Happy Birthday Kwame Ture (June29, 1941 – November 15, 1998)
Although the self-determining phrase – “Black Power” – has remained type popular within quite a few grass-roots liberation movements for decades now, many people do not know its origin.
Fearless Freedom-Fighter Dr. Kwame Ture (Born Stokely Carmichael) challenged the United State Of America’s exploitive system of capitalism, and advocated Amerikkkanized-Afrikans to be their own self-governing people when he popularized that moniker.
Physically manifesting in Port-of-Spain, Trinidad in the Caribbean on June 29th 1941, he eventually moved to Harlem, NY, 11 years later to be with his parents who had previously relocated. A few years later they again moved, settling in the Morris Park section of the Bronx, where he attended the prestigious Bronx High School Of Science – which turned out to be the foundation for his political experiences.
“They were all reading the funnies while I was trying to dig Darwin and Marx,” Ture explains to legendary photographer Gordon Parks, during a October, 1967 Life Magazine interview.
In 1960, Carmichael attended a historically Black college – Howard University – after rejecting offers from numerous Caucasian-dominated institutions. There, he expanded his political horizons, organizing various student sit-ins, voter-registration drives, as well as anti-police-terrorism demonstrations.
While there he convened with the Non-violent Action Group (NAG), an affiliate of the organization which eventually birthed the Black Panther Party – SNCC: Student Non-violent Coordinating Committee). The Lowndes County, Alabama branch utilized a large, attacking Black feline for its logo, which the founders of the BPP adopted as its own. He also worked with Dr. Martin Luther King Jr.’s organization as well.
“Black Power can only be realized when there exists a unified socialist Afrika,” advocated Ture. He advocated the importance of Afrikan unity for their cultural, economic and political liberation.
During his time in Alabama, Carmichael learned first-hand just how savage the descendants of slave-makers are. He witnessed the abusive conditions Amerikkkanized-Afrikans endured there and was arrested numerous times.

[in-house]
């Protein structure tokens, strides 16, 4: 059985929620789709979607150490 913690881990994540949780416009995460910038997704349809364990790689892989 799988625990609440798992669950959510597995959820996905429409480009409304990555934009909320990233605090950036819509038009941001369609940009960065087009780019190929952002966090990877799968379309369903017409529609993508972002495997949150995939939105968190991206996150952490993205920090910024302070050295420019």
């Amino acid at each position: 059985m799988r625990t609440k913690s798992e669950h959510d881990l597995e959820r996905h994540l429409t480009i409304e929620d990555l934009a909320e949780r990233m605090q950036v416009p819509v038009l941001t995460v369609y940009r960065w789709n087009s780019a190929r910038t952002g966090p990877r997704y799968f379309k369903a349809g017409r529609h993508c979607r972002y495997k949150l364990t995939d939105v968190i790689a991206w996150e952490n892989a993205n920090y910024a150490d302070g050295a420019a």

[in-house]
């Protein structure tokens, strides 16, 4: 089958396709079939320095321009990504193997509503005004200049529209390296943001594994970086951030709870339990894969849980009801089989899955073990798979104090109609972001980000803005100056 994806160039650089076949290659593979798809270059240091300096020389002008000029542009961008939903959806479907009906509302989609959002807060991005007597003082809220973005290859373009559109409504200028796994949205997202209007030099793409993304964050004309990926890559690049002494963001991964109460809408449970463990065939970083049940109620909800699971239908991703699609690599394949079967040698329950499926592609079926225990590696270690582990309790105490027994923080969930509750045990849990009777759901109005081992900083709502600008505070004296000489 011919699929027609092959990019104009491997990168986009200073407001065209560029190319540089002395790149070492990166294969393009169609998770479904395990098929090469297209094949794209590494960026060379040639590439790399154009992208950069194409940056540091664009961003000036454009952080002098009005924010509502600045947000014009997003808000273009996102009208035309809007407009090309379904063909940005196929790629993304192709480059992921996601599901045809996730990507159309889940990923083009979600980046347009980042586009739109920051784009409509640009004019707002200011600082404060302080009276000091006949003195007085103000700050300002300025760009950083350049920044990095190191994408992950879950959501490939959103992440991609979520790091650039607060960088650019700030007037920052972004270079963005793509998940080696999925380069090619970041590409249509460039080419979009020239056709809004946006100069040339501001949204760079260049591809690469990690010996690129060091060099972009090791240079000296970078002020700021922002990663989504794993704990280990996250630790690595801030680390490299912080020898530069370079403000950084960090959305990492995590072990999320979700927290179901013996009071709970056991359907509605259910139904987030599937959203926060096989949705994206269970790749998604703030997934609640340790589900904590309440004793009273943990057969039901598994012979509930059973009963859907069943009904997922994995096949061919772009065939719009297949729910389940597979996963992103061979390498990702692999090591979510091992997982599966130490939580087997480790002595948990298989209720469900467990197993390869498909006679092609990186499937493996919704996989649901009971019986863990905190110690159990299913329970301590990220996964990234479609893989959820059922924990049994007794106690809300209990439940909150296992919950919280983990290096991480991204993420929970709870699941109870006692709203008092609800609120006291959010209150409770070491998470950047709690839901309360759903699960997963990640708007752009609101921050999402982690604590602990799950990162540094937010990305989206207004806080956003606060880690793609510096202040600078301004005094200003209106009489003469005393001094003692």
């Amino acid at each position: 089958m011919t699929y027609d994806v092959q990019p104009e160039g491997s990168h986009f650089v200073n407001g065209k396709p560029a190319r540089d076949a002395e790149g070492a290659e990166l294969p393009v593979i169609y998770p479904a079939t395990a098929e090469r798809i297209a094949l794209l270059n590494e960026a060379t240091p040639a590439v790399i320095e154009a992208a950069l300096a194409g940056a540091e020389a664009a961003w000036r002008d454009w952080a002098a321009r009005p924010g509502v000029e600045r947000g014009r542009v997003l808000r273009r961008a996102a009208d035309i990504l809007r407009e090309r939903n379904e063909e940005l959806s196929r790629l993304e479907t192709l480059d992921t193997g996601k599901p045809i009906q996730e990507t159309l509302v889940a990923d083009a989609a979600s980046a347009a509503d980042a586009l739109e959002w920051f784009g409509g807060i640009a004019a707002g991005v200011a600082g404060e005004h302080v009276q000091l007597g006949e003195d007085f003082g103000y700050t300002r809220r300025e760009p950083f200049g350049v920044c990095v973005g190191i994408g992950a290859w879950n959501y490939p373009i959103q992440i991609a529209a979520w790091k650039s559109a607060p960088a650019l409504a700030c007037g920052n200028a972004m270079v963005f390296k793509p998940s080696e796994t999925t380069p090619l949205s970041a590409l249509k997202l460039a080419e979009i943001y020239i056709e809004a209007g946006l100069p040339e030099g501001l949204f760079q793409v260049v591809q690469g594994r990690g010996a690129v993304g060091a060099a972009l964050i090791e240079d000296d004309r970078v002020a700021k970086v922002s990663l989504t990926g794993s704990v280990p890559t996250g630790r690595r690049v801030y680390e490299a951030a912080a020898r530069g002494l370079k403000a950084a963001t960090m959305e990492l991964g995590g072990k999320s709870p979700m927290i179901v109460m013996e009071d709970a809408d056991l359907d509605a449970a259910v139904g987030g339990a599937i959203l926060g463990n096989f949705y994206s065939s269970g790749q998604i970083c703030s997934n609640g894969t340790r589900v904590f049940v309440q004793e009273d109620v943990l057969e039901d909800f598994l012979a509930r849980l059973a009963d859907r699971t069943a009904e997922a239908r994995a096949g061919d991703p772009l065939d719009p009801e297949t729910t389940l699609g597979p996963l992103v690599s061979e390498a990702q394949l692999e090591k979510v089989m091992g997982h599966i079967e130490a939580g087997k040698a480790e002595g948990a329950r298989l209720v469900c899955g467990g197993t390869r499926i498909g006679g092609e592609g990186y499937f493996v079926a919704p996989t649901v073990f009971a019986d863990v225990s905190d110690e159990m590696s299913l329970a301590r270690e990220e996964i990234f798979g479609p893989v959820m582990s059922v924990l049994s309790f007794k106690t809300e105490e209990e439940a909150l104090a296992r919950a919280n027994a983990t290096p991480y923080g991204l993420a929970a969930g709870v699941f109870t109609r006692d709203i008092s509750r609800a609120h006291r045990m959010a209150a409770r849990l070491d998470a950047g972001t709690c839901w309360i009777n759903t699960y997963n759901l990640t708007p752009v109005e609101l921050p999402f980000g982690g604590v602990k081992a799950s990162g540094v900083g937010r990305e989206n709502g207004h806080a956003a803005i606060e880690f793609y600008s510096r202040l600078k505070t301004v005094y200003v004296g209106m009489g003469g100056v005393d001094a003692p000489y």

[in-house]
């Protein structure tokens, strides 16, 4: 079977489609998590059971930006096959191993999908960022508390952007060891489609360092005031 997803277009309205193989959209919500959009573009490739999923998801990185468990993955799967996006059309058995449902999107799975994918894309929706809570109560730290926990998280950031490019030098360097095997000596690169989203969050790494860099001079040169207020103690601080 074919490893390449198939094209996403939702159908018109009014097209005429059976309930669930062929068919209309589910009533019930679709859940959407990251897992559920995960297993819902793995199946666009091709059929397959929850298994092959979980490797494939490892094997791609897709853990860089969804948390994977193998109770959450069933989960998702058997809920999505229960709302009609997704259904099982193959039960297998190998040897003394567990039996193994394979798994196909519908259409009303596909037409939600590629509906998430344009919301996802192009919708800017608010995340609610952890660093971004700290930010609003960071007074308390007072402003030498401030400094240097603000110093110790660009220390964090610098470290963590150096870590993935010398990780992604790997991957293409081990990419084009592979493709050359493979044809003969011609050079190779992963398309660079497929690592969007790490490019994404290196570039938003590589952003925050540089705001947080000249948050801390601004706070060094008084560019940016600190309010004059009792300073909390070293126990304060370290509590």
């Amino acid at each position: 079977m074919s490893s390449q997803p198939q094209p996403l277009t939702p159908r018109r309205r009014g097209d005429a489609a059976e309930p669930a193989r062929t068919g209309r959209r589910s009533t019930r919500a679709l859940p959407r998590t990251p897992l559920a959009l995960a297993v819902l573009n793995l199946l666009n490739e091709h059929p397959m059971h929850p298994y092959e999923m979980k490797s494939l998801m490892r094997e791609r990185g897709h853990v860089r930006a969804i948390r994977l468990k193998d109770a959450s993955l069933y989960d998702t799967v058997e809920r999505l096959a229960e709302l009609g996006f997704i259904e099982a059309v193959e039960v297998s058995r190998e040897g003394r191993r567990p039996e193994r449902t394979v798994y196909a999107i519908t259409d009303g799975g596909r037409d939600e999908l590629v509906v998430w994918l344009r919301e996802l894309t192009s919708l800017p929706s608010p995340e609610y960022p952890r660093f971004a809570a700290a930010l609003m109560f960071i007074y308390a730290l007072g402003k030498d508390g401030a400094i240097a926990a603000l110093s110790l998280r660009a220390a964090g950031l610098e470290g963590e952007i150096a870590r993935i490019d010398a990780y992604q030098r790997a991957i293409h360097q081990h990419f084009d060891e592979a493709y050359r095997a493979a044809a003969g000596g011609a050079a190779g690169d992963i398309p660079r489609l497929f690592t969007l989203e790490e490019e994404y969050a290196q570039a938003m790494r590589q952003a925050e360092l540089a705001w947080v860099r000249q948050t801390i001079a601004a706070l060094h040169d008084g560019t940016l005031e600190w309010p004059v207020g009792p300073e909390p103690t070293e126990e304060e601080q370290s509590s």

While the Harlem chapter of the Black Panther Party was established by Brothers Dave White, Eddie Ellis and Sam Anderson in June 1966, and the Oakland chapter began later that year, in October, by Huey P. Newton and Bobby Seale in Oakland, California, Carmichael was one of its most ardent advocates.
In June of 1966, Carmichael said- “We been saying ‘Freedom’ for six years. What we are going to start saying now is… ‘Black Power!’ Thus, the term was popularized.
Carmichael continued his community activism, being one of the primary liaisons between the Black Panther Party members on the East and West Coasts, during and after they were COINTELPROed.
In 1968, he adopted the attribute ‘Kwame Ture’, an adaptation of the 2 great Afrikan leaders – Kwame Nkrumah and Sekou Tou’re, only to move to the Motherland to live for the remainder of his life. Upon leaving he said, “Amerikkka does not belong to the Blacks,” and advocated for his fellow Afrikans to follow his lead.
This non-compromising Black-militant message was in stark contrast to the passive, integrationist, non-violent speeches and sermons of Dr. King, shocking many. Instead of singing, almost begging, ‘We shall over come’, the dis-satisfied were now pumping their fists while wearing black berets and chanting “Black Power!’, evoking fear in Caucasoids.
Ture supported the All African Peoples Revolutionary Party (AARP). He often appeared at Amerikkkan college campuses to lecture and recruit.
He maintained that… “continued progress for Black Amerikkkans could be made only through “mass political organization on a Pan-Afrikan scale.”
He spent most of the last three decades of his life in Guinea, advocating a revolutionary Pan-Afrikan agenda. In his later years he was diagnosed with prostate cancer, saying it… “was given to me by forces of Amerikkkan imperialism and others who conspired with them.”
Gordon Parks wrote that watching him made him believe that the young man could “stroll through Dixie in broad daylight using the Confederate flag for a handkerchief.”
In his book, “Black Power,” which Carmichael wrote in 1967, he states, “When you talk of “Black Power”, you talk of building a movement that will smash everything Western civilization has created!”
During an interview in Havana, he warned. “We are preparing groups of urban guerrillas for our defense in the cities,” he said. “It is going to be a fight to the death.”
Kwame Ture made his transition on November 15, 1998 but the struggle continues and so does “Black Power.”
For books and videos by Kwame Ture: